Microsoft’s Steady Comeback Has Begun
Microsoft was in bad shape when CEO Steve Ballmer left this year. It was very fiscally healthy, but it had failed twice in two years to release a successful tablet despite billions spent on marketing. Microsoft’s Windows phones picked up only a fraction of the global smartphone market. Microsoft’s most lucrative products, the Office Suite and Windows, faced steep competition from Google’s own offerings. Over the past decade, Microsoft had become the punchline of every tech industry joke. Sales of PCs were slipping, and Microsoft didn’t have a backup plan for when the PC gave way to the smartphone. In just a few months, Microsoft’s fortune has shifted.
A Hardware Turnaround
After spending billions on research, development, and marketing, Microsoft’s Surface tablets (now in their third iteration) are finally finding a niche. This quarter, Microsoft sold $908 million worth of Surface tablets. It pales in comparison to the $5.6 billion worth of tablets that Apple sold in the same period, but it’s something. That number is more than double their sales over the previous quarter and the quarter from a year earlier.
Since Satya Nadella took over, Microsoft has been more willing to take big risks. In just a few months, Microsoft has released several new products targeted at the tech-set community. In June, Microsoft revamped the Surface line, setting them up to compete with light laptops and ultrabooks, rather than tablets. This realignment, along with a serious display upgrade, helped to boost Surface sales. In October, Microsoft launched the Microsoft Band, a cross-platform fitness band with an LCD display and built-in GPS. So far, early reviews are overwhelmingly positive. In April, Microsoft launched a new personal AI assistant for its Windows phones named Cortana, which competes with Google’s Now, and Apple’s Siri.
In fact, under Nadella’s leadership Microsoft has been embracing the cross-platform approach. Early in his tenure, Microsoft finally released Microsoft Office for iPad and OneNote for Mac, two apps that Ballmer resisted releasing. Microsoft says that it is also working on a (long overdue) brand new version of Office for Mac that will fully take advantage of their Office 365 subscription service.
Microsoft has also made an effort to acquire some new products to complement those built in-house. In April, Microsoft finalized the $7.2 billion acquisition of smartphone-maker Nokia. In September, Microsoft acquired Mojang, the development studio behind the uber-popular Minecraft game, for $2.5 billion.
Despite cutting 18,000 jobs, employees have reported a positive cultural shift. Just the feeling of a new CEO, and a new mission has reinvigorated the company. Upper management has been far less combative and insular, according to reports. I know for a fact that Nadella even emails back and forth with interns on occasion. That positivity has carried over to Wall Street, where Microsoft stock is up nearly 50% since he took over.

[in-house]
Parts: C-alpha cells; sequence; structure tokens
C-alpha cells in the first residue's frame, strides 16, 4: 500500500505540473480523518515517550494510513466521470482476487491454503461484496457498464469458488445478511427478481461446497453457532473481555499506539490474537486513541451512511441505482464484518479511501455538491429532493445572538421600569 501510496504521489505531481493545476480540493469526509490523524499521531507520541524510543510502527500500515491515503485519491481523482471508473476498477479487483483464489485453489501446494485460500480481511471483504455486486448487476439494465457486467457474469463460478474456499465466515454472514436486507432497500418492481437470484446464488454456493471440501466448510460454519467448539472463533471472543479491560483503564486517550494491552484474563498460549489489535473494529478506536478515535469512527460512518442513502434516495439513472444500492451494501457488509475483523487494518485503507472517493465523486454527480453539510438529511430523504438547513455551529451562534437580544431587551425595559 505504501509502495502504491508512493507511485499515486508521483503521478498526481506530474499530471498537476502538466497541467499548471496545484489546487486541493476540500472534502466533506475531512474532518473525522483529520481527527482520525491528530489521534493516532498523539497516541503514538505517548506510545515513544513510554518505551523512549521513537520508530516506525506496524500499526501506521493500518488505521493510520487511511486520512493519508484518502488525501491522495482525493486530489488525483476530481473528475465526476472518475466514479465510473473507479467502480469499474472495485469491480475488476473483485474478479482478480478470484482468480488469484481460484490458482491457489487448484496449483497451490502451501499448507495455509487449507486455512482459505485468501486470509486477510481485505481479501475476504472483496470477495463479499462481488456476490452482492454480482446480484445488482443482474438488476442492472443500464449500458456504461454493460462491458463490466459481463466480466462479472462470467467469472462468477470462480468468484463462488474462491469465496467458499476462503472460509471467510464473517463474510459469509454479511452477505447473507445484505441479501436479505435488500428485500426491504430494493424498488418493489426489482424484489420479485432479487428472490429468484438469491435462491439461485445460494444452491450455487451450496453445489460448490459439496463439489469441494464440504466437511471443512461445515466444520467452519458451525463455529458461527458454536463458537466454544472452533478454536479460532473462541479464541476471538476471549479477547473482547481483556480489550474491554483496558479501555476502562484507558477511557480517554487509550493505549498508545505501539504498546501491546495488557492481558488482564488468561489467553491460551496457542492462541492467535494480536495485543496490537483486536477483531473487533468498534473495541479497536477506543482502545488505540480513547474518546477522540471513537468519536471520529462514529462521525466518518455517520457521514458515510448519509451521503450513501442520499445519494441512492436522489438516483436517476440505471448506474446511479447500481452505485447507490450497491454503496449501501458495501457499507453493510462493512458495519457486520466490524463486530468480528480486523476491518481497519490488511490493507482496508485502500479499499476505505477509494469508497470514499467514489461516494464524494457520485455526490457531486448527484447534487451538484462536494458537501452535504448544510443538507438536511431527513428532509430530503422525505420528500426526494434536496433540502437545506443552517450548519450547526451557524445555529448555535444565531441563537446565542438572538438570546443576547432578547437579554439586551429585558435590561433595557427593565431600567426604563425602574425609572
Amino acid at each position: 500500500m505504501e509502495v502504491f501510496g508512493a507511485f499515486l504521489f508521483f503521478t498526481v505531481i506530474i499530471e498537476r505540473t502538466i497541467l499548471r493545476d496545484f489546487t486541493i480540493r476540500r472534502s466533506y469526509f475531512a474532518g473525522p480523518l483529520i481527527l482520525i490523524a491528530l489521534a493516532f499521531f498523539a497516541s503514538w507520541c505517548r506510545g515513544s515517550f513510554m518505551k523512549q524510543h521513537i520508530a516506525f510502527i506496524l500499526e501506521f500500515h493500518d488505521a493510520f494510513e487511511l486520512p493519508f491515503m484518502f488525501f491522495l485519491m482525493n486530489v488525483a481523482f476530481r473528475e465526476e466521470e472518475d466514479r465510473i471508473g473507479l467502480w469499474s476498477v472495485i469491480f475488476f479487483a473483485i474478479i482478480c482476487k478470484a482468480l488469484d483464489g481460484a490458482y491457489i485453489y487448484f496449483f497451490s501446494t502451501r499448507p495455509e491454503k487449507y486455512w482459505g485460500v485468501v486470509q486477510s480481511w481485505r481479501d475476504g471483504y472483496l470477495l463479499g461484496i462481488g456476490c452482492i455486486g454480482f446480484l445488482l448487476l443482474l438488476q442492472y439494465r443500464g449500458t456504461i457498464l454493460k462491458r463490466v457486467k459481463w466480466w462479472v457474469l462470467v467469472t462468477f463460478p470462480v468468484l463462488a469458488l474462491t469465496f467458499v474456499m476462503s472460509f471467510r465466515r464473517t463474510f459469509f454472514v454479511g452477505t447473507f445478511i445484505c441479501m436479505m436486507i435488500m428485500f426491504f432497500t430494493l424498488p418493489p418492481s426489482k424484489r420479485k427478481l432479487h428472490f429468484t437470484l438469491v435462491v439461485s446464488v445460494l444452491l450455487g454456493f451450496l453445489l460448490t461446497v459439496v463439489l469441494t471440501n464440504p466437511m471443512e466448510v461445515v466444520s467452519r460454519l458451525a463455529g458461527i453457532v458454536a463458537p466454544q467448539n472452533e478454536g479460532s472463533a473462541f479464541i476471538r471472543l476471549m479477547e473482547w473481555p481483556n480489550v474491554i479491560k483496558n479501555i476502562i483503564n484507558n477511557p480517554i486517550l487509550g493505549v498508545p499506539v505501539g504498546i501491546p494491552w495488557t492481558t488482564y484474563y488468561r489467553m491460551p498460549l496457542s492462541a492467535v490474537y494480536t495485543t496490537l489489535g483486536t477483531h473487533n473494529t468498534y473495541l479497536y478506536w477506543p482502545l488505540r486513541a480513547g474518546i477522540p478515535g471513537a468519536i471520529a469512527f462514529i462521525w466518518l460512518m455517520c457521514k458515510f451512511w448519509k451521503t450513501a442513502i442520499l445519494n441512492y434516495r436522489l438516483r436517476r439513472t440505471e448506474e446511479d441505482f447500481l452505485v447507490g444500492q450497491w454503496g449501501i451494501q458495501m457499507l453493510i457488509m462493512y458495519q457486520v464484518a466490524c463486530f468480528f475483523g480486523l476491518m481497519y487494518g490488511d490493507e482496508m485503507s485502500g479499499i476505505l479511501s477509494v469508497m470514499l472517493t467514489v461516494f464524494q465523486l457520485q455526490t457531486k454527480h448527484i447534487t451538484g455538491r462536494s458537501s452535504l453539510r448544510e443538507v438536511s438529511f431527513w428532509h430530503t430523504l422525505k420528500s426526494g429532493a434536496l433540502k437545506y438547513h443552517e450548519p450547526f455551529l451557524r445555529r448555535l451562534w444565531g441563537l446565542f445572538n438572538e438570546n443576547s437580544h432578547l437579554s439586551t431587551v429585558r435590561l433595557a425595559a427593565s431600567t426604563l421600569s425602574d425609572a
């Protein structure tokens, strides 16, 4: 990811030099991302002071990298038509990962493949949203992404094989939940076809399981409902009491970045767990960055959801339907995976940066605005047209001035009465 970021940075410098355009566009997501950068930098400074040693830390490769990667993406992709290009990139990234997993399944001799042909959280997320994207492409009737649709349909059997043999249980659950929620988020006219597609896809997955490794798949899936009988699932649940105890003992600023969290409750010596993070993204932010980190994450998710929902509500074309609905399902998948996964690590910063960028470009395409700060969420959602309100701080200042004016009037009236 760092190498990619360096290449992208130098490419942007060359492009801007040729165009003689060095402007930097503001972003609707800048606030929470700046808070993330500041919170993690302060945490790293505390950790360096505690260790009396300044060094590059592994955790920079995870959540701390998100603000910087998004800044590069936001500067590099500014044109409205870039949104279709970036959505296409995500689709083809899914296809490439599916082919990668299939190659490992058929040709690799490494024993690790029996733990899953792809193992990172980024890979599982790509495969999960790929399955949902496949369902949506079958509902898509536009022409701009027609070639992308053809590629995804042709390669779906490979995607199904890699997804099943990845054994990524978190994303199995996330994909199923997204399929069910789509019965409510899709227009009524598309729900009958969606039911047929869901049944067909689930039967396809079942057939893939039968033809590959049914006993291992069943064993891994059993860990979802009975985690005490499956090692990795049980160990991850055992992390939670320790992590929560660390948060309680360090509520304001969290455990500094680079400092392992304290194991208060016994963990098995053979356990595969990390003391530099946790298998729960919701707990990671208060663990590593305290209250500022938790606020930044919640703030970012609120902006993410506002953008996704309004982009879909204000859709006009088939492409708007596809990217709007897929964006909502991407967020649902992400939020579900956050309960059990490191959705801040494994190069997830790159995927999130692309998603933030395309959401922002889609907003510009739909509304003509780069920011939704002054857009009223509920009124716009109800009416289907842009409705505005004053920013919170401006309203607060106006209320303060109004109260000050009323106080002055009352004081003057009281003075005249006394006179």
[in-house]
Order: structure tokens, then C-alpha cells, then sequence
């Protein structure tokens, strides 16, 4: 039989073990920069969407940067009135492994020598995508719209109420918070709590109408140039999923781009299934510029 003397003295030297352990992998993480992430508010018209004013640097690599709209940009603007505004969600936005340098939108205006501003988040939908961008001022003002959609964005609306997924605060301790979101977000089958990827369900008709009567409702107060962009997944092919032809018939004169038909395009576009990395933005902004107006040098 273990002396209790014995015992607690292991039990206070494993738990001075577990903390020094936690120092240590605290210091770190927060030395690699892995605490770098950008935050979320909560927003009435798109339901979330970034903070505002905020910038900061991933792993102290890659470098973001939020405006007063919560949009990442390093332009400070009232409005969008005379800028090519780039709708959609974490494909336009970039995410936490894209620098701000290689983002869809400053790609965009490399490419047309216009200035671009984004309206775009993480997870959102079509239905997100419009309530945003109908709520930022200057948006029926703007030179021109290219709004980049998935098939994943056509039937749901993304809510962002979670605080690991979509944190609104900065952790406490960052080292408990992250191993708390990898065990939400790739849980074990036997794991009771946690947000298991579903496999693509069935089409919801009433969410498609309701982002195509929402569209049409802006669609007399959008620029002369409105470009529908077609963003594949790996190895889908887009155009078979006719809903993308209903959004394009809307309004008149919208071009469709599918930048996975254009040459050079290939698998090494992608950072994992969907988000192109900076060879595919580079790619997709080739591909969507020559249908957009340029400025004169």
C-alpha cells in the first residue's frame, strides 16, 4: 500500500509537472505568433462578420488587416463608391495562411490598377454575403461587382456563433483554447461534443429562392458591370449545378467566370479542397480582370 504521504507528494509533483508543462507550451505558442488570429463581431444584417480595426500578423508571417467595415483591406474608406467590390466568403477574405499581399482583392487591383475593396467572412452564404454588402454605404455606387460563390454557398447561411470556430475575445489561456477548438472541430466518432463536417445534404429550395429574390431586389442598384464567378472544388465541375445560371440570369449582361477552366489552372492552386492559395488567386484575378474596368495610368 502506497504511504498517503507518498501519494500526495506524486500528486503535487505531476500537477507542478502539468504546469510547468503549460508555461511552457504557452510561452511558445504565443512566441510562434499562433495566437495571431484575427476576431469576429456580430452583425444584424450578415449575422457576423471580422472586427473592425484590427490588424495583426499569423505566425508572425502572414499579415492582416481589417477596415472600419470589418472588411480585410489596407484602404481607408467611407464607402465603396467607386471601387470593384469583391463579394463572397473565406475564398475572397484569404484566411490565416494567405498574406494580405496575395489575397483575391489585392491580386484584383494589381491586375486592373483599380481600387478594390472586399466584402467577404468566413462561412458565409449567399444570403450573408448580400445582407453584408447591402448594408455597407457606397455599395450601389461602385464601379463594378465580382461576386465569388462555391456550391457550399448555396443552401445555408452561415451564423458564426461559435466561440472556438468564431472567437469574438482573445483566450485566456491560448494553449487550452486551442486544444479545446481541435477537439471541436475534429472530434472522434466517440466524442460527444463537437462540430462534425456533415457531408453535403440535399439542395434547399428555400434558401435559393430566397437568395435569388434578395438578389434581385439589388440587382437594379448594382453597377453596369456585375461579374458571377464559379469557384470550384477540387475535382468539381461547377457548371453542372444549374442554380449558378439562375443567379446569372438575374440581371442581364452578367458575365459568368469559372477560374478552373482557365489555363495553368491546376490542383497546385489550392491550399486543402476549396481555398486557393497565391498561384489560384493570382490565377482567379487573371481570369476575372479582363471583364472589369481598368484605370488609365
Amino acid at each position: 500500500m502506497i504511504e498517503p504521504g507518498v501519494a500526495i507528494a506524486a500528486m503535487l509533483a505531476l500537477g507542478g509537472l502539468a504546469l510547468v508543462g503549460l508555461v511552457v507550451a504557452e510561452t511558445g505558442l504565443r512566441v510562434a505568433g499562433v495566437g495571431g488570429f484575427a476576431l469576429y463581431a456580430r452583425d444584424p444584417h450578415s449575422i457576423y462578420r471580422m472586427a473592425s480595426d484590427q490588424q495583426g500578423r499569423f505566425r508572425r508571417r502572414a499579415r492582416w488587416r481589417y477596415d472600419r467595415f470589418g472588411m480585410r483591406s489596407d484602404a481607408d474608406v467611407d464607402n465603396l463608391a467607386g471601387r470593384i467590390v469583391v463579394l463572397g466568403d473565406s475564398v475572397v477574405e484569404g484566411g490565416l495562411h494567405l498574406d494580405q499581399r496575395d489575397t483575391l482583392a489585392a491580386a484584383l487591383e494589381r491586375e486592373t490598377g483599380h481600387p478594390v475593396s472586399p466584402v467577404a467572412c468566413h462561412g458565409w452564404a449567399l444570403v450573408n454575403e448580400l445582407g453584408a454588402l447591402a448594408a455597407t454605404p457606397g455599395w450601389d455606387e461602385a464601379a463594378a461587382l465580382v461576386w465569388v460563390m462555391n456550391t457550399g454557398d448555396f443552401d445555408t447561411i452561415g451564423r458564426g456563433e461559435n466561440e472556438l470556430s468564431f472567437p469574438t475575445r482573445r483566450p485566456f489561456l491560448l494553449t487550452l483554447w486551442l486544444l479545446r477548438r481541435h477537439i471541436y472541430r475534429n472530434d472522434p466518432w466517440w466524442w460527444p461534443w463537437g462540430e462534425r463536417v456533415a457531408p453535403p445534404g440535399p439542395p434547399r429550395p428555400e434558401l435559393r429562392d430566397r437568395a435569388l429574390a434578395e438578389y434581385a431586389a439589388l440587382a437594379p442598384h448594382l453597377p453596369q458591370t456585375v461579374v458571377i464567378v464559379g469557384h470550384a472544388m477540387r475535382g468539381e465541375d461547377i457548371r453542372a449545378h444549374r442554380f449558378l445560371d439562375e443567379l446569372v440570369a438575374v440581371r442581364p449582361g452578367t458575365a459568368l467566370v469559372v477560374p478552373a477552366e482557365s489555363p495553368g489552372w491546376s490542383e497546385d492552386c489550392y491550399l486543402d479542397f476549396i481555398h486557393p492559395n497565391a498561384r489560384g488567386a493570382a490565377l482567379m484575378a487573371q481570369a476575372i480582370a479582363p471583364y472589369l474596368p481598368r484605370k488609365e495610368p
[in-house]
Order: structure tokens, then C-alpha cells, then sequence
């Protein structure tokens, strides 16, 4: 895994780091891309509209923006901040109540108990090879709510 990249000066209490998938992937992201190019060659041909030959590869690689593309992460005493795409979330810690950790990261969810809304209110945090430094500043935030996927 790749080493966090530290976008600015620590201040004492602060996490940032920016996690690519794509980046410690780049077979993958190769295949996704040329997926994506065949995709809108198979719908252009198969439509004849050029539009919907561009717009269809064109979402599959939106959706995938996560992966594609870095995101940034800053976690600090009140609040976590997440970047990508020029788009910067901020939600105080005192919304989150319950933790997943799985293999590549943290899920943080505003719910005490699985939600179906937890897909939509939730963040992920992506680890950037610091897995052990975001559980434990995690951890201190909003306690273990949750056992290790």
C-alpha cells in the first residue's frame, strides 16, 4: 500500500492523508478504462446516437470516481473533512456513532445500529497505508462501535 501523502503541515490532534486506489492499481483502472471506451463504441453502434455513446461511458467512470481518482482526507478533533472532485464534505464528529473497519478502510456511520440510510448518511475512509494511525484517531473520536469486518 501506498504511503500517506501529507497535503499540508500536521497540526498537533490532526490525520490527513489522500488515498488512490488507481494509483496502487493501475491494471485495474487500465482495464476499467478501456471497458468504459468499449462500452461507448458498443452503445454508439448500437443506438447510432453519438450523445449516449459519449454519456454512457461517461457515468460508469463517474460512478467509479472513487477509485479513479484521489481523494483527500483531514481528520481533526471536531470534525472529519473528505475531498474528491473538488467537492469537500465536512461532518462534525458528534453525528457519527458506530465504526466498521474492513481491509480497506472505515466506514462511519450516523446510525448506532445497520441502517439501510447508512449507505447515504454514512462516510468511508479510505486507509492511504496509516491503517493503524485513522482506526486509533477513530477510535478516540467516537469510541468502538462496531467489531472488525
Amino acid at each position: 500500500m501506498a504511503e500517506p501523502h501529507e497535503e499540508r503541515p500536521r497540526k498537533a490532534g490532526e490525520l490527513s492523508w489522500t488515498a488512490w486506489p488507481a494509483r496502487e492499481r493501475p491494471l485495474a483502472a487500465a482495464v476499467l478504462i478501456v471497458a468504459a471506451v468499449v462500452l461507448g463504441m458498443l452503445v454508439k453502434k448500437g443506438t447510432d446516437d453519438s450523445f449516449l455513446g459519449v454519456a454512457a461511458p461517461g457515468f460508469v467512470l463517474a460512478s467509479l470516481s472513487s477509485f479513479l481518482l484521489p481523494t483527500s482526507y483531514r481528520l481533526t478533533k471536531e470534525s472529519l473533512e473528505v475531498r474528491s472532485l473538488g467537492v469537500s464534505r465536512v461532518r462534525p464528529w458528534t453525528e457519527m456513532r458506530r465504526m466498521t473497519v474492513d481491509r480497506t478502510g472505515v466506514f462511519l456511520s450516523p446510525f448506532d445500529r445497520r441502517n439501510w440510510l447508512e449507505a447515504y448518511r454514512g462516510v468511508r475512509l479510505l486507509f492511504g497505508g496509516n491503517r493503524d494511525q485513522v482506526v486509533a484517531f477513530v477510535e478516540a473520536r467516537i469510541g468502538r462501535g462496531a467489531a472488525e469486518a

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Microsoft, at Nadella’s urging, has also made some progress in its strong enterprise business and in growing the Windows operating system. They’ve developed and iterated on their Azure cloud computing system, and put themselves in contention with companies like Google and Amazon. Nadella made the bold move to offer Windows 10, and Windows phone for free on devices smaller than 9 inches, and in the process, brought in over 50 new manufacturers.
It hasn’t been all good news for Microsoft. Amidst the massive success of Apple’s iPhone 6 and 6 Plus, Windows Phone’s US market share fell to a puny 4.3% this month. Microsoft has been widely mocked for its odd decision to skip Windows 9 in favor of Windows 10. More seriously, many of Windows 10’s top features were simply fixes to issues that arose in Microsoft’s hopelessly bifurcated Windows 8 OS. The Xbox One Console, which was supposed to be a top seller for Microsoft, has lagged behind Sony’s PS4 significantly, forcing multiple price cuts.
Even Microsoft’s branding and advertising has improved, thanks in part to a reshuffling of top leadership by Nadella. Steve Ballmer hired Mark Penn, a top political consultant, to revamp Microsoft’s advertising, and unsurprisingly Penn turned to mud-slinging tactics, namely the cringe-worthy “Scroogled” campaign. Nadella removed him from that position, and obviously put someone more suited to the role into that post.
Is this really all because of Nadella?
No. Nadella’s entrance, and Ballmer’s departure has made a big difference, but it’s not the entire cause of the turnaround. Just the perception of a change in leadership has brought in new investors, customers, and employees. Many of the products that Ballmer approved for development towards the end of his career will be key to Microsoft’s current and future success ( with Windows Band, Windows 10, etc). The rest of the new management team, as well as the return of Bill Gates have probably helped as well.
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Microsoft has a long way to go in adapting to mobile and the smart home, and bringing their company into the 21st century. It’s nice to see that a great American company is on the path to recovery.
My apologies for any spelling or grammar errors that may be present in this piece. I had oral surgery two hours ago, so my proof-reading sense is not as attuned as usual.